Movie Reviews

'Metallica: Through the Never': Stunning concert film growls and haunts

By Anjali RaguramanMovies - 30 September 2013 12:00 AM | Updated 01 October 2013

'Metallica: Through the Never': Stunning concert film growls and haunts

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Rating: 4.5 stars out of 5

While there have been a slew of concert movies in recent years, nothing quite beats watching ‘Metallica: Through The Never’ on IMAX 3D, especially if you are a fan of the heavy metal band.

It’s in the vein of Pink Floyd’s ‘Live at Pompeii' (1972), but amped up a 100 times in true Metallica style.

Directed by Nimrod Antal ('Predators', 'Kontroll'), the film is 80-per-cent concert, and 20-per-cent a sinister, surreal narrative on a young roadie named Trip (Dane DeHaan, 'Chronicle'), who is tasked with retrieving an item for the band from a tour truck that has run out of gas.

While Metallica plays a soldout show, the film keeps cutting away to Trip’s journey which has become a living nightmare, complete with street gangs, riot police and a gas mask-wearing horseman of the apocalypse.

Some of the non-concert scenes featuring Trip are truly dark and haunting, thanks to a chilling cityscape that Antal has created. With the disconcertingly weathered features on his young face, and his permanent look of displeasure, DeHaan portrays the perfect metalhead roadie. He is literally a die-hard fan and will do anything to deliver the band’s cargo.

Dane DeHaan as Trip the roadie, who finds himself caught in a nightmare come to life.

Subplot aside, the band members carry the film with their larger-than-life personas. From the moment Ennio Morricone’s ‘Ecstasy of Gold’ starts playing (the band have been using that as their entrance music since their first-ever live shows), you know you’re in for a full-on Metallica show.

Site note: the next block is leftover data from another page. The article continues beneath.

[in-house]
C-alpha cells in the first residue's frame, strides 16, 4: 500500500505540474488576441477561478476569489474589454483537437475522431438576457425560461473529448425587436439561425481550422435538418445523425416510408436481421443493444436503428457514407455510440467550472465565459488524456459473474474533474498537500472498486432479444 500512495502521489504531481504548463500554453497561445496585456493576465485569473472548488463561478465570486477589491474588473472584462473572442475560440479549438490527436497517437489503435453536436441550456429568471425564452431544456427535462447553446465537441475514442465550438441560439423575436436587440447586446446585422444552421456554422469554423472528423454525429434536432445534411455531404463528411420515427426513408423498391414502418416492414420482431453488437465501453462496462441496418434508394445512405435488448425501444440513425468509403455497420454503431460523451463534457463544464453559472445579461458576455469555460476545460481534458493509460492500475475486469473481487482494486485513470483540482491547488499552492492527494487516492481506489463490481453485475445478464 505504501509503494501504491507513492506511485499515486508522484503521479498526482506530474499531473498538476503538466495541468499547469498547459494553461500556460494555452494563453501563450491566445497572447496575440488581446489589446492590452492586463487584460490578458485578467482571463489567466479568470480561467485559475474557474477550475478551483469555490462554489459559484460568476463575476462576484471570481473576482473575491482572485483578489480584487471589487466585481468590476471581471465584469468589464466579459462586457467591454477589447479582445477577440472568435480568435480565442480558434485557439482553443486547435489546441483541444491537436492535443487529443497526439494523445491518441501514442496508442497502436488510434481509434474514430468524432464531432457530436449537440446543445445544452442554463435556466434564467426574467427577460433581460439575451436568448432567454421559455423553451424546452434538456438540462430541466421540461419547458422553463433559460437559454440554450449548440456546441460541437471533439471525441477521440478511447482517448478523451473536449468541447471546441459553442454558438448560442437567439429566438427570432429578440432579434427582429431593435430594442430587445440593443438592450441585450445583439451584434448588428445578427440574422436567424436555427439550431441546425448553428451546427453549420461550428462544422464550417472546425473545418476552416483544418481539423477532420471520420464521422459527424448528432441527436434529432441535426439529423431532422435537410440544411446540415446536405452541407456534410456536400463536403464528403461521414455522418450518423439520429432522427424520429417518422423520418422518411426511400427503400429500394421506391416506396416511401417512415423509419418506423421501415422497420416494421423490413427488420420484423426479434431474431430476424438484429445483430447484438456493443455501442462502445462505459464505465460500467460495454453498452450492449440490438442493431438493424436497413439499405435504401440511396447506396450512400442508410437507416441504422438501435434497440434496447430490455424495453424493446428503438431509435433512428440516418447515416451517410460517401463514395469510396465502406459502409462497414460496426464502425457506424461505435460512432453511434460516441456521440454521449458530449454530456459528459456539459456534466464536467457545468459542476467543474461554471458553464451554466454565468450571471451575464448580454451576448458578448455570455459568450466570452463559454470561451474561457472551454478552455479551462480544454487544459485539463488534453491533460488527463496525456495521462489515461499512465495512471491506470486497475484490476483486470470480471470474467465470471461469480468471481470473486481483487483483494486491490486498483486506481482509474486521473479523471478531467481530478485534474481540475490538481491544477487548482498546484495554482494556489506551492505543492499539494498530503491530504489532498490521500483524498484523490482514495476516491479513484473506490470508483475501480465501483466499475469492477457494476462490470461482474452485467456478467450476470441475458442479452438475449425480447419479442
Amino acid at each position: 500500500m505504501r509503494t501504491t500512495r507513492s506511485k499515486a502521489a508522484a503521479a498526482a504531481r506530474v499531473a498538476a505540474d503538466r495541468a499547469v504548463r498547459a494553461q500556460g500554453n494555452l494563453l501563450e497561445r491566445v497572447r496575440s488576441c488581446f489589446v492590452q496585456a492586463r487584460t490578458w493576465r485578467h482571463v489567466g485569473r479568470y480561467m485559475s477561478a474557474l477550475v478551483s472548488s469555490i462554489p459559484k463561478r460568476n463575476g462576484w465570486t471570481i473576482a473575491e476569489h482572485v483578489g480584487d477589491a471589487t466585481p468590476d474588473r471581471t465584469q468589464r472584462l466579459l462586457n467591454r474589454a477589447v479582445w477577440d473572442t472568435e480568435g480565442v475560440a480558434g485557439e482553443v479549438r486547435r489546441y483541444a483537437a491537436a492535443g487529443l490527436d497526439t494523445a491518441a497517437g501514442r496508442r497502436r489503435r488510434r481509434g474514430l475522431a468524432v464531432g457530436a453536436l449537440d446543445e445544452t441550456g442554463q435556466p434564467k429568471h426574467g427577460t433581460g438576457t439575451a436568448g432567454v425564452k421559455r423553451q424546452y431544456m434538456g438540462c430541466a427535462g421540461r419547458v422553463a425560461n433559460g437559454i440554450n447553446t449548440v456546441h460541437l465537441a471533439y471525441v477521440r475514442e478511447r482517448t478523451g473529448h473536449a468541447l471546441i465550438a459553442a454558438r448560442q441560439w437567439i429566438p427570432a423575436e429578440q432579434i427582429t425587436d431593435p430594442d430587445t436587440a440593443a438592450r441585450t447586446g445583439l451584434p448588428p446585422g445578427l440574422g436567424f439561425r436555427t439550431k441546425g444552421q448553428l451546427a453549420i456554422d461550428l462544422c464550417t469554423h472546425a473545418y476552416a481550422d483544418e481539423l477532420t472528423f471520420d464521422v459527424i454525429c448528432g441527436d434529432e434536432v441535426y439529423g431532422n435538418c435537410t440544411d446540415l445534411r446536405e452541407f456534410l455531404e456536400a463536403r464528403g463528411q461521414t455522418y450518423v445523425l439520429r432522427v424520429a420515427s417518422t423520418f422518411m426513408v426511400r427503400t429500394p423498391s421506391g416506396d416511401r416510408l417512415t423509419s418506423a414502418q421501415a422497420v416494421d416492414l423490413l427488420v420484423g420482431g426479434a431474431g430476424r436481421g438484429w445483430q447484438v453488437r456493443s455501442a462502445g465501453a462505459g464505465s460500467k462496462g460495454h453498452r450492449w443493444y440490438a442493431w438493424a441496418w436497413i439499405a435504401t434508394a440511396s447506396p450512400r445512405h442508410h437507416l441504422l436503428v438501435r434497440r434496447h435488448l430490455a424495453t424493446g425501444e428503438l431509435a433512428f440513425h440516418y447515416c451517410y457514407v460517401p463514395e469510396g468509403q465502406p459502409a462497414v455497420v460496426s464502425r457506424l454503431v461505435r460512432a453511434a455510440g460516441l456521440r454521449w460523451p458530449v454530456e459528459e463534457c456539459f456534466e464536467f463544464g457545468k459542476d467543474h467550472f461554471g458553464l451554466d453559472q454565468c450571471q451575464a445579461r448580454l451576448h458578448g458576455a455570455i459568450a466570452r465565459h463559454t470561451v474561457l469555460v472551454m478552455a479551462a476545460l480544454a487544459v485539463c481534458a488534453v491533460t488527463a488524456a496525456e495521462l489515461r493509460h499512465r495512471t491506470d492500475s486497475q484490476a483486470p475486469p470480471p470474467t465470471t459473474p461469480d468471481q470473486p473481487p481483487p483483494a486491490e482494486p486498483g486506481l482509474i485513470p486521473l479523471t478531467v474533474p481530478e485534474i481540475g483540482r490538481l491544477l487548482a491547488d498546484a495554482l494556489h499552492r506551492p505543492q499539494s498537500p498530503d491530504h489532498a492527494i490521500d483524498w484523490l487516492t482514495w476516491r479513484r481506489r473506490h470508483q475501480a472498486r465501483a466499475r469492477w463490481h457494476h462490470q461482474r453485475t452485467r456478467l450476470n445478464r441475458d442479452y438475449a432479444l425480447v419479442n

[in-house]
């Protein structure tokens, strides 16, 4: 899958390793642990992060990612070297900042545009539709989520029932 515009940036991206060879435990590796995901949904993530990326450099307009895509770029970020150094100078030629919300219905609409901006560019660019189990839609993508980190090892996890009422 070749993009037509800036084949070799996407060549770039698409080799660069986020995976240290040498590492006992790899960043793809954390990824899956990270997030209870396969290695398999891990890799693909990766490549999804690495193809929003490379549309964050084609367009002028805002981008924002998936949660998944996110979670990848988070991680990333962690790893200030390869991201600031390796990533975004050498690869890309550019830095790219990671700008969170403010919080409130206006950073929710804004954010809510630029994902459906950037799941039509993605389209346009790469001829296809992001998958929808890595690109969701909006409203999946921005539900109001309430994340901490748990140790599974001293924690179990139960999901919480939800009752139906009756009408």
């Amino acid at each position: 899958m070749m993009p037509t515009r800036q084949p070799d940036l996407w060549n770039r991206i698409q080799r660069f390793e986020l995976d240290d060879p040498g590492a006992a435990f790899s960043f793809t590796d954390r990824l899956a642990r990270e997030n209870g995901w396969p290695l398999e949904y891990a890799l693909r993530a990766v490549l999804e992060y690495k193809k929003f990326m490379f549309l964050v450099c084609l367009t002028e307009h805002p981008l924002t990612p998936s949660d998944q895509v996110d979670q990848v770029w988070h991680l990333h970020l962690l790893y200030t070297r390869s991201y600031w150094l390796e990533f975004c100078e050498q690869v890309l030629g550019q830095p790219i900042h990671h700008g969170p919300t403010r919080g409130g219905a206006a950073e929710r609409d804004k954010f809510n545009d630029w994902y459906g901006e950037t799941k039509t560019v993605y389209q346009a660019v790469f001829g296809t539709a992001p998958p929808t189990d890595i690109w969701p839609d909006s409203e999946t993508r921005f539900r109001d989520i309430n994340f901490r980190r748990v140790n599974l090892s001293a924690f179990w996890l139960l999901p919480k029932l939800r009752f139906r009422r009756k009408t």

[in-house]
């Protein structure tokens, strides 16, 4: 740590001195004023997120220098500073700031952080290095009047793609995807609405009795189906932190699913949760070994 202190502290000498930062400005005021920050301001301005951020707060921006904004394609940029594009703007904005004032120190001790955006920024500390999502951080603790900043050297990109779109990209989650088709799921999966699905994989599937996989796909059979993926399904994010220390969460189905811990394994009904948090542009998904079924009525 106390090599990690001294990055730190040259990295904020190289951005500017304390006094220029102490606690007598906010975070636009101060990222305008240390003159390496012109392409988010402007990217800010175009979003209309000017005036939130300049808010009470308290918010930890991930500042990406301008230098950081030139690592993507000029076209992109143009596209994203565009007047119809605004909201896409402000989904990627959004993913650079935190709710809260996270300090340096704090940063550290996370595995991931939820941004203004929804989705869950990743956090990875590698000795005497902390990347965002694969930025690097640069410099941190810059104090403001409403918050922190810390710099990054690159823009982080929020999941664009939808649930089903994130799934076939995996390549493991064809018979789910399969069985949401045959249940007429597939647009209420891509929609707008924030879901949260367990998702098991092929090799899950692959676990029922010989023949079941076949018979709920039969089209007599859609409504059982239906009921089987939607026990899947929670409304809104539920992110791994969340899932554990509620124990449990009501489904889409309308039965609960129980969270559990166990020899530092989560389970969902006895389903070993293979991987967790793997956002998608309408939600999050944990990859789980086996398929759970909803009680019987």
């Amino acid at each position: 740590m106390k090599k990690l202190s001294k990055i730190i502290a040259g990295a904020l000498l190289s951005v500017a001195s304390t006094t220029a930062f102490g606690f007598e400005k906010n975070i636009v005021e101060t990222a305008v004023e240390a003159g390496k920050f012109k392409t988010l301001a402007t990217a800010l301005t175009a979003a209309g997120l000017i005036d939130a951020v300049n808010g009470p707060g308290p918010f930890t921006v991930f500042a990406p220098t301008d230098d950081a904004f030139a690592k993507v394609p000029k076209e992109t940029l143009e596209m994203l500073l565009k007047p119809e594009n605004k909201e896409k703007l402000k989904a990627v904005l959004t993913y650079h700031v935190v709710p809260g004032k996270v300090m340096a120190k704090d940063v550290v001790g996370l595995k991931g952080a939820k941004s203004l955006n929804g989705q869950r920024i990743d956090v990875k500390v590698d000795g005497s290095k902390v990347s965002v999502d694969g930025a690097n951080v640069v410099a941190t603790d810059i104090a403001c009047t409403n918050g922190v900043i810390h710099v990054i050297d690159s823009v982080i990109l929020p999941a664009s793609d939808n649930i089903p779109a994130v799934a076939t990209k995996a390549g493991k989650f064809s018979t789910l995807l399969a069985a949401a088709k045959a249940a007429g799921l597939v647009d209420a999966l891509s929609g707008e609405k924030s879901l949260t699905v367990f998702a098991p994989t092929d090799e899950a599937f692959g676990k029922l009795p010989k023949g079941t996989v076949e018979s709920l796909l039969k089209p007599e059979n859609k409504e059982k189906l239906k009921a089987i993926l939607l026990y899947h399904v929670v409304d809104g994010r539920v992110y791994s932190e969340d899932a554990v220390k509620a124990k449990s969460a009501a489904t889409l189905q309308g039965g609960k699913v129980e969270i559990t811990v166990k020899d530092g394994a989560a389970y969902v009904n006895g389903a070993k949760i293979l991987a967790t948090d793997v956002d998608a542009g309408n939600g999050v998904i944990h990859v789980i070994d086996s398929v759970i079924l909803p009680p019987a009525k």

The live show element of the film was filmed over multiple concert dates in front of sold-out crowds in August 2012. The beauty of it being in IMAX 3D is that you will feel like you are a part of the crowd.

Here, the immense stage itself deserves a special mention. Lasers, pyrotechnics, smoke machines and trap doors are far too basic for Metallica, who have created a beast with everything but the kitchen sink thrown in.

The special effects, visual effects and props for the stage were all inspired by the band’s album covers, Prominent elements include a crumbling Lady Justice statue from ‘...And Justice For All’ (1988), the electric chair from ‘Ride The Lightning’ (1984), and a sea of crosses that rise from the floor, imitating ‘Master of Puppets’ (1986). 

Behind the scenes: Bringing the 'Ride the Lightning' electric chair to life

The fantastic visuals keep it interesting for the viewer, who is allowed to appreciate every detail of this elaborate monster of a stage, such as "blood" spreading underneath the LED-lit stage.

The immersive experience also means you can see every arm hair and tattoo on lead singer James Hetfield, and close-ups of the band’s tight musicianship, such as lead guitarist Kirk Hammett’s guitar-shredding, Lars Ulrich’s manic double-pedal drumming or Robert Trujillo’s low-slung bass guitar assault.

The band draws on the biggest hits from their three decades' worth of material with classics such as ‘Enter Sandman’, ‘One’ and ‘For Whom The Bell Tolls’.

The songs are seamlessly woven into the subplot where there is barely any dialogue, never taking away from the live concert experience. 

While shots of the film crews in frame, with their bulky IMAX cameras on stage, broke the illusion once in a while, the film successfully captures the ferocity, aggression and raw energy of one of Metallica’s live shows, to keep fans occupied until they can watch them in person again. 

Check out pictures of Metallica's recent concert in Singapore after 20 years

'Metallica: Through The Never' is showing exclusively at Shaw Lido and JCube cinemas